Effect of Lipid-Lowering Therapy on Epicardial Adipose Tissue Radiodensity in Hyperlipidemic Post-Menopausal Women Open Access

Wang, Zeyuan (Spring 2019)

Permanent URL: https://etd.library.emory.edu/concern/etds/4x51hj94t?locale=en


Background: Epicardial Adipose Tissue (EAT) is the visceral fat around heart. EAT radiodensity is a measure from Computed Tomography (CT) to evaluate EAT attenuation. Previous studies have suggested EAT volume is associated with cardiovascular diseases and statin therapies were effective on reducing EAT volume. The relationship between EAT radiodensity and coronary artery diseases remains uncertain. We also want to evaluate whether statin therapies are effective on EAT radiodensity.

Methods: This is a sub-study of the Beyond Endorsed Lipid Lowering with Electron Beam Tomography Scanning (BELLES) Trial. This study involved a final sample of 420 subjects. Measurements involved in this study including EAT HU, Coronary Artery Calcium (CAC), EAT volume, Subcutaneous Adipose Tissue radiodensity (SCAT HU), lipid serum levels, and patients’ clinical features. Percent changes for EAT HU, EAT volume, SCAT HU, CAC score, and lipid serum levels were calculated and summarized by statin therapy groups; p-values were calculated with Wilcoxon rank sum test for the difference between therapies. Pearson correlations of EAT HU percent change with the above variables were calculated within whole group, atorvastatin group, and pravastatin group to evaluate association with EAT HU. A multivariable generalized linear regression model was used to find predictor variables for EAT HU.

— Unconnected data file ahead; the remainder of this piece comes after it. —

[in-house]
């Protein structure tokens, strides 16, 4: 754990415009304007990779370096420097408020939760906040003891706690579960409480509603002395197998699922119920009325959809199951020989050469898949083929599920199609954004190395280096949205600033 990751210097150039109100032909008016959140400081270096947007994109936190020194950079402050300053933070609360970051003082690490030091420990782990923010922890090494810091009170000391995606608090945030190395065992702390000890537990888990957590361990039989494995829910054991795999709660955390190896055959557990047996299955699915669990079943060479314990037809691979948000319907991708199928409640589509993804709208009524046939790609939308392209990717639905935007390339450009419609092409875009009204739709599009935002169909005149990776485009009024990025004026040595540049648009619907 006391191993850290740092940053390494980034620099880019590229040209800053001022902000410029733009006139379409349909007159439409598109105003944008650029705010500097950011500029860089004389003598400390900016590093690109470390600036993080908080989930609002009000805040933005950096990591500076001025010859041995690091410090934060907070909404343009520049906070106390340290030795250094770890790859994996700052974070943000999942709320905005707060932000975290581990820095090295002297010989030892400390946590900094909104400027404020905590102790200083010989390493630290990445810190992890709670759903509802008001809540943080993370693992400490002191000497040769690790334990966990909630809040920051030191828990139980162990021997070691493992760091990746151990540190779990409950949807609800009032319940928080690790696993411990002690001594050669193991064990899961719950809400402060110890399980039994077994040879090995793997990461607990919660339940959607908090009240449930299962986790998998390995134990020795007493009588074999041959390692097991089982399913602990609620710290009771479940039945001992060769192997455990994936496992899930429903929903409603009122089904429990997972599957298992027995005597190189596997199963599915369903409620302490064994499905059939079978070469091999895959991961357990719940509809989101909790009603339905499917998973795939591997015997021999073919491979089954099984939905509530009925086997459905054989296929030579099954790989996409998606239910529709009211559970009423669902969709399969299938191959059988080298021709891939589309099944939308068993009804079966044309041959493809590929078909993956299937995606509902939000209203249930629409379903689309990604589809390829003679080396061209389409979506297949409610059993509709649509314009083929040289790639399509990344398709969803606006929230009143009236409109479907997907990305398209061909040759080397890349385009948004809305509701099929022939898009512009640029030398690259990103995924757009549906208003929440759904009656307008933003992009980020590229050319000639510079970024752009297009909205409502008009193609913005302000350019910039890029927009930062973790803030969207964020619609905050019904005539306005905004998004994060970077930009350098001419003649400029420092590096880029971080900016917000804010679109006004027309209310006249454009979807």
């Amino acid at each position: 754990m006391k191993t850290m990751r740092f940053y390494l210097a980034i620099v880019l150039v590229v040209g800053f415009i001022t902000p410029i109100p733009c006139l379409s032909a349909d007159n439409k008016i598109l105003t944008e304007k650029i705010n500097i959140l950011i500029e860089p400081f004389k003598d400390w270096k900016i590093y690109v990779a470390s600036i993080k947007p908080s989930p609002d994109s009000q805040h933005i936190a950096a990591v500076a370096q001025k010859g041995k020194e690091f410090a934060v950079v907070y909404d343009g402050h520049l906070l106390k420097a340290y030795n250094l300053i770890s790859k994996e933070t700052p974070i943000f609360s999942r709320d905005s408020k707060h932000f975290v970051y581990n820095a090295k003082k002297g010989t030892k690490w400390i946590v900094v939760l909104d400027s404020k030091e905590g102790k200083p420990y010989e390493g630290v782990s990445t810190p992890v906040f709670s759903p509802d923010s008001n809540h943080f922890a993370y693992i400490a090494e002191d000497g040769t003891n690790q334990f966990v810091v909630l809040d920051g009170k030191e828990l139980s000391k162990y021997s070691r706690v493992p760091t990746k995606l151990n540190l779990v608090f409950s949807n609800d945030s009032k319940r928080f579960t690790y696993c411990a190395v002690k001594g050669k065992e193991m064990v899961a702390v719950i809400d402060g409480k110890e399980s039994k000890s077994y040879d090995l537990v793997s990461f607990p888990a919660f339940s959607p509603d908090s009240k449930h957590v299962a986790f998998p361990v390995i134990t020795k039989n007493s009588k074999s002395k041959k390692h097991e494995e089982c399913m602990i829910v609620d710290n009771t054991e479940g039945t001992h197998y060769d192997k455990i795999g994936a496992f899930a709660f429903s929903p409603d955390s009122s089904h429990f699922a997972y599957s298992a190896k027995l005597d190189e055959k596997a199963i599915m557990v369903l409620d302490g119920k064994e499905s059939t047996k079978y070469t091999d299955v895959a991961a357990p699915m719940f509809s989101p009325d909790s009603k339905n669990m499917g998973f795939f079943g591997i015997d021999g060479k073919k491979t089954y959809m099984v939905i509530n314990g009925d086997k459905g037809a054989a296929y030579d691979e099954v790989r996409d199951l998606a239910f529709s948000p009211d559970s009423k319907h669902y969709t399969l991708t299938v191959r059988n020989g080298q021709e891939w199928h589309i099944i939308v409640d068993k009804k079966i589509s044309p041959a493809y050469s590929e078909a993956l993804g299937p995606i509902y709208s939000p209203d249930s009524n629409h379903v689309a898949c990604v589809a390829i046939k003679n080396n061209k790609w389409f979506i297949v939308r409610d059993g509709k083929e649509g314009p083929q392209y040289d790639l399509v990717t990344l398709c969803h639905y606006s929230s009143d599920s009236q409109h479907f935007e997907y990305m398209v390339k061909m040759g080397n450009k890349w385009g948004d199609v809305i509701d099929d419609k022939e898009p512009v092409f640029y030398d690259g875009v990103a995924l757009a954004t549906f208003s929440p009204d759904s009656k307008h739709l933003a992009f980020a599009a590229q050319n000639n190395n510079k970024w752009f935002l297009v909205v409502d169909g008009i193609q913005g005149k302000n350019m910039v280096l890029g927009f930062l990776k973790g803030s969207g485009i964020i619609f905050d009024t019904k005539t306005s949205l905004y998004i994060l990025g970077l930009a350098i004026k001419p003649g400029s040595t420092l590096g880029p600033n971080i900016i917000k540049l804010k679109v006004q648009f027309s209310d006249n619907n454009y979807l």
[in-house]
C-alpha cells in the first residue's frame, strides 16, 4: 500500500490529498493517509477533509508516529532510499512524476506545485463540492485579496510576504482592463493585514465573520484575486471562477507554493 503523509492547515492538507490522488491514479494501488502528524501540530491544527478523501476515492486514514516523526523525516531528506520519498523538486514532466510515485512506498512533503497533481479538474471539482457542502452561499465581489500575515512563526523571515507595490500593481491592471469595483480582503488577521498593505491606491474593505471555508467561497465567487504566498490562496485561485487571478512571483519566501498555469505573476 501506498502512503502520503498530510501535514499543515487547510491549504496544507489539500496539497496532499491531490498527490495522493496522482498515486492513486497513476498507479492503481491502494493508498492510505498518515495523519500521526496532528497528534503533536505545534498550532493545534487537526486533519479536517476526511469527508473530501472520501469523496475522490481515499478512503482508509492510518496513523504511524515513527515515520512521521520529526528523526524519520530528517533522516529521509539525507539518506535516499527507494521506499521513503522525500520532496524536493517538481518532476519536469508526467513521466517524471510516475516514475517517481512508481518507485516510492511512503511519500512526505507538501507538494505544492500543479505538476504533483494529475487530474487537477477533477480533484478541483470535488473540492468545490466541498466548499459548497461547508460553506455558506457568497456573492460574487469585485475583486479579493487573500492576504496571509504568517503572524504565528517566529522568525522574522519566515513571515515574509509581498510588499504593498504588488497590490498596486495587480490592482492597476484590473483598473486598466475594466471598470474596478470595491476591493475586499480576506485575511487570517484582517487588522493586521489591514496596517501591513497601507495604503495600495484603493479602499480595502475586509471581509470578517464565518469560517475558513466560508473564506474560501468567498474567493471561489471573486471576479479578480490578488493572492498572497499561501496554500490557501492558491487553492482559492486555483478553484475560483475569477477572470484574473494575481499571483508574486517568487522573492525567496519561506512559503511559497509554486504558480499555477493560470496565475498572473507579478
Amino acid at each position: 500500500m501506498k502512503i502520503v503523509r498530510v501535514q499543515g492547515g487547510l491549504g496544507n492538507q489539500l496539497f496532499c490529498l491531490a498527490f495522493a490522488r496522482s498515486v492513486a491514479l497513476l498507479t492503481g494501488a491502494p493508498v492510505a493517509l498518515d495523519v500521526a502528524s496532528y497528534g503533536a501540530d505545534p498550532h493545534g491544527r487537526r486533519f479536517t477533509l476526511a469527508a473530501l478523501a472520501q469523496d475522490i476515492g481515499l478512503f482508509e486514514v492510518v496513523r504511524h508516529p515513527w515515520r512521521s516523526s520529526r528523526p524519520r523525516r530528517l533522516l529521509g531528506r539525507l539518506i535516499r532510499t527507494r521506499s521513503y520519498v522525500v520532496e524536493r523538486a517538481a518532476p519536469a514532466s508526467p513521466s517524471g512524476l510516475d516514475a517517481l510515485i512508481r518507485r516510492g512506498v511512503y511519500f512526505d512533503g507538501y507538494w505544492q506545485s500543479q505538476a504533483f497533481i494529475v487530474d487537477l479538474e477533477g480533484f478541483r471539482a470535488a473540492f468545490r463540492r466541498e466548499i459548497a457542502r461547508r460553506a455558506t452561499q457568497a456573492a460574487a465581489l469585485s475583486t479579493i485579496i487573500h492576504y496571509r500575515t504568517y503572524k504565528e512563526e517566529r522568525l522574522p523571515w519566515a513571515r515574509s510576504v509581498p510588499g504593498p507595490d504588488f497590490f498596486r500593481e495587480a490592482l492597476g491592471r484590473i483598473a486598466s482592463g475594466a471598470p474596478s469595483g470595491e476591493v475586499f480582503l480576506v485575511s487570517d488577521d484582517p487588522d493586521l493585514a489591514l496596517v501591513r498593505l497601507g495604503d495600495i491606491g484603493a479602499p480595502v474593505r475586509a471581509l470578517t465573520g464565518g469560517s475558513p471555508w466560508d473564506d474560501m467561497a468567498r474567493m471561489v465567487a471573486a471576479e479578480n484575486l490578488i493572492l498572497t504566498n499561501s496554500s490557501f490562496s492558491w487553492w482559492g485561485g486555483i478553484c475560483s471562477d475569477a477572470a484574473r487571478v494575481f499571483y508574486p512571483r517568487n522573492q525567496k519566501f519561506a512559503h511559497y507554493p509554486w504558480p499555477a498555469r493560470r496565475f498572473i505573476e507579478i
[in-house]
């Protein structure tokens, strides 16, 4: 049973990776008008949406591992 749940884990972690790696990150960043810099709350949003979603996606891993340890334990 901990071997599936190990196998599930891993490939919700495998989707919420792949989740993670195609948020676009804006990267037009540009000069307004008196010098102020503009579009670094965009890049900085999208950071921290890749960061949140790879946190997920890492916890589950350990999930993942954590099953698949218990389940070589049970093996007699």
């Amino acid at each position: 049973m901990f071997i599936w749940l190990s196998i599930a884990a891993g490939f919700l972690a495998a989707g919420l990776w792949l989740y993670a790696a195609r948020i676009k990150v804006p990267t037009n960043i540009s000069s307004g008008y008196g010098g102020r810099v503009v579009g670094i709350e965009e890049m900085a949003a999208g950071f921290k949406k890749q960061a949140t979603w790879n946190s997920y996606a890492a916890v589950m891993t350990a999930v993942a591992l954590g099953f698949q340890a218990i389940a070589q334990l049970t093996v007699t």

Results: Statin therapies were statistically effective on EAT radiodensity. The effect of two statin therapies on EAT HU showed no significant difference (p = 0.33). None of the variables indicated correlation with EAT HU percent change. The result of the multivariable generalized linear regression model showed only race could be considered as a predictor term for EAT HU. The impact of both statin therapies on SCAT HU showed no significant difference (p = 0.43).

Conclusion: Even though LDL and non-HDL cholesterol were found to be related with EAT volume, none of those lipid serum levels were demonstrated to be associated with EAT radiodensity. It is unexpected that EAT volume was not correlated with EAT radiodensity in our study. Statin therapies did not halt CAC progression. Statin therapies were not effective on SCAT HU, as expected. 

Table of Contents

Table of Contents

1. Introduction 1

2. Methods 2

2.1 Study Population and Screening Procedures 2

2.2 Computed Tomography Scans and Interpretation Guidelines 4

2.3 Outcome Measurements 5

2.4 Statistical Analyses 5

3. Results 7

4. Discussion 10

5. References 13

6. Appendix (Tables and Figures) 17

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